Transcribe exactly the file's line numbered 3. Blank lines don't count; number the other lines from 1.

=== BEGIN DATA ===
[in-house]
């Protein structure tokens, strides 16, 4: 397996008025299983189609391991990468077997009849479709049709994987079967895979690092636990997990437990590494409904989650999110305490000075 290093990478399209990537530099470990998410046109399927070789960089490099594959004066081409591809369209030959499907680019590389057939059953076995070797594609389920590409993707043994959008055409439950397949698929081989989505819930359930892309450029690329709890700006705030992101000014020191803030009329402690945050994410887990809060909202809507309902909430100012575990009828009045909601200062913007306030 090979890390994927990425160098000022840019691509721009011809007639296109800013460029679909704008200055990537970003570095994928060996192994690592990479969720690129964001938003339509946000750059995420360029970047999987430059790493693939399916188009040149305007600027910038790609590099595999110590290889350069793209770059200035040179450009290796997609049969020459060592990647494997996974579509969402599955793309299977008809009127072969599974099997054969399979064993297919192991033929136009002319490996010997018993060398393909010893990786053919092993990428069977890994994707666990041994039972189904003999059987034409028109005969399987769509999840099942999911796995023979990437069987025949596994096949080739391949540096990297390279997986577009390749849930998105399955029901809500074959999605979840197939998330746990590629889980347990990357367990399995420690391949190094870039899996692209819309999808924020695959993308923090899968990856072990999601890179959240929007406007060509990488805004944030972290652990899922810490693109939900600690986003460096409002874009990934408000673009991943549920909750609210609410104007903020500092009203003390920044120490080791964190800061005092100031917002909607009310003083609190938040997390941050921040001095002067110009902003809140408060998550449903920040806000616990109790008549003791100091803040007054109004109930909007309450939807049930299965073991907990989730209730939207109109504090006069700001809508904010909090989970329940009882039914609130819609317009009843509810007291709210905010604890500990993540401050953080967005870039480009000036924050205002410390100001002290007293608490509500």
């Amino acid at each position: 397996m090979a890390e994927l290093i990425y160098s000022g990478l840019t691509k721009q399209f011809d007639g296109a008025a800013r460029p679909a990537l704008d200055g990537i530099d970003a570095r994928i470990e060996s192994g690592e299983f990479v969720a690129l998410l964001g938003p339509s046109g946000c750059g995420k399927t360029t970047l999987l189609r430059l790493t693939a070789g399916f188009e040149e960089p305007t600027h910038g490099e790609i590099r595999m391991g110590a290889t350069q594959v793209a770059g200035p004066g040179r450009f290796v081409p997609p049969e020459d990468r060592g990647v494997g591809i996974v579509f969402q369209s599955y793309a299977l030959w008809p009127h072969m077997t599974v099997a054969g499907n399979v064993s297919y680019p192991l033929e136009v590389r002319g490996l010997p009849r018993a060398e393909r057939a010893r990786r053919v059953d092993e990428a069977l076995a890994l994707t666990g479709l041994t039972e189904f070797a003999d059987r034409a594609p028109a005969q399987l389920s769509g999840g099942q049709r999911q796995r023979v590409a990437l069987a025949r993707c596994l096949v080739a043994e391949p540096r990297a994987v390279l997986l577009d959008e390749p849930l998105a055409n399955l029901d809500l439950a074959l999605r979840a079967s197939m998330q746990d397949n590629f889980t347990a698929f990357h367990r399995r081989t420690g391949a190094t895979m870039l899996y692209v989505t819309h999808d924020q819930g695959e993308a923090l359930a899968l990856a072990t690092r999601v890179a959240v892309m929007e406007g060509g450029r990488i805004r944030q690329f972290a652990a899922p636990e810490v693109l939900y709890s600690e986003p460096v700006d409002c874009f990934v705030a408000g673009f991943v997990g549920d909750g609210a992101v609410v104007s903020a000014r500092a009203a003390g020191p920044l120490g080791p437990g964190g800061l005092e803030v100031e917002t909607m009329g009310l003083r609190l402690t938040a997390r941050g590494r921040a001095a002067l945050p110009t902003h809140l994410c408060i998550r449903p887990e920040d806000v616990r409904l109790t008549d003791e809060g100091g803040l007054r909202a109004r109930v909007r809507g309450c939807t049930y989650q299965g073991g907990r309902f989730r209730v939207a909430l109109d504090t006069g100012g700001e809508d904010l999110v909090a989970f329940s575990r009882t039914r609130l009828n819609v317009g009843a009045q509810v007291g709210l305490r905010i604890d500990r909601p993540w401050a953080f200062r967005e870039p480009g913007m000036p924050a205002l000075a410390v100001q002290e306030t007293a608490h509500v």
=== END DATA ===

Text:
């Amino acid at each position: 397996m090979a890390e994927l290093i990425y160098s000022g990478l840019t691509k721009q399209f011809d007639g296109a008025a800013r460029p679909a990537l704008d200055g990537i530099d970003a570095r994928i470990e060996s192994g690592e299983f990479v969720a690129l998410l964001g938003p339509s046109g946000c750059g995420k399927t360029t970047l999987l189609r430059l790493t693939a070789g399916f188009e040149e960089p305007t600027h910038g490099e790609i590099r595999m391991g110590a290889t350069q594959v793209a770059g200035p004066g040179r450009f290796v081409p997609p049969e020459d990468r060592g990647v494997g591809i996974v579509f969402q369209s599955y793309a299977l030959w008809p009127h072969m077997t599974v099997a054969g499907n399979v064993s297919y680019p192991l033929e136009v590389r002319g490996l010997p009849r018993a060398e393909r057939a010893r990786r053919v059953d092993e990428a069977l076995a890994l994707t666990g479709l041994t039972e189904f070797a003999d059987r034409a594609p028109a005969q399987l389920s769509g999840g099942q049709r999911q796995r023979v590409a990437l069987a025949r993707c596994l096949v080739a043994e391949p540096r990297a994987v390279l997986l577009d959008e390749p849930l998105a055409n399955l029901d809500l439950a074959l999605r979840a079967s197939m998330q746990d397949n590629f889980t347990a698929f990357h367990r399995r081989t420690g391949a190094t895979m870039l899996y692209v989505t819309h999808d924020q819930g695959e993308a923090l359930a899968l990856a072990t690092r999601v890179a959240v892309m929007e406007g060509g450029r990488i805004r944030q690329f972290a652990a899922p636990e810490v693109l939900y709890s600690e986003p460096v700006d409002c874009f990934v705030a408000g673009f991943v997990g549920d909750g609210a992101v609410v104007s903020a000014r500092a009203a003390g020191p920044l120490g080791p437990g964190g800061l005092e803030v100031e917002t909607m009329g009310l003083r609190l402690t938040a997390r941050g590494r921040a001095a002067l945050p110009t902003h809140l994410c408060i998550r449903p887990e920040d806000v616990r409904l109790t008549d003791e809060g100091g803040l007054r909202a109004r109930v909007r809507g309450c939807t049930y989650q299965g073991g907990r309902f989730r209730v939207a909430l109109d504090t006069g100012g700001e809508d904010l999110v909090a989970f329940s575990r009882t039914r609130l009828n819609v317009g009843a009045q509810v007291g709210l305490r905010i604890d500990r909601p993540w401050a953080f200062r967005e870039p480009g913007m000036p924050a205002l000075a410390v100001q002290e306030t007293a608490h509500v």